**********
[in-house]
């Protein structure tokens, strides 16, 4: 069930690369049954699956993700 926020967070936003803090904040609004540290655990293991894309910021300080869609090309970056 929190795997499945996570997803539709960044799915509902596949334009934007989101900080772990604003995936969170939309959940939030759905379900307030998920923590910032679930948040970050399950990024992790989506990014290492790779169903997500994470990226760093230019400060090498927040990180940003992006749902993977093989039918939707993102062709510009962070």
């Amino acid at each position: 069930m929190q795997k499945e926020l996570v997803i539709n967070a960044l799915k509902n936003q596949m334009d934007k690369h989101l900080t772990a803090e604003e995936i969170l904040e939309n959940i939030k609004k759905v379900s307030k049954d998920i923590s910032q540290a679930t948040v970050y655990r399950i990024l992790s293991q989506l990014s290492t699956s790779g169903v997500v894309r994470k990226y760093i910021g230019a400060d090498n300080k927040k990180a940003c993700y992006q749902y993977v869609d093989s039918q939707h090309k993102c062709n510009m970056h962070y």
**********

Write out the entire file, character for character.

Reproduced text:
[in-house]
């Protein structure tokens, strides 16, 4: 069930690369049954699956993700 926020967070936003803090904040609004540290655990293991894309910021300080869609090309970056 929190795997499945996570997803539709960044799915509902596949334009934007989101900080772990604003995936969170939309959940939030759905379900307030998920923590910032679930948040970050399950990024992790989506990014290492790779169903997500994470990226760093230019400060090498927040990180940003992006749902993977093989039918939707993102062709510009962070």
């Amino acid at each position: 069930m929190q795997k499945e926020l996570v997803i539709n967070a960044l799915k509902n936003q596949m334009d934007k690369h989101l900080t772990a803090e604003e995936i969170l904040e939309n959940i939030k609004k759905v379900s307030k049954d998920i923590s910032q540290a679930t948040v970050y655990r399950i990024l992790s293991q989506l990014s290492t699956s790779g169903v997500v894309r994470k990226y760093i910021g230019a400060d090498n300080k927040k990180a940003c993700y992006q749902y993977v869609d093989s039918q939707h090309k993102c062709n510009m970056h962070y």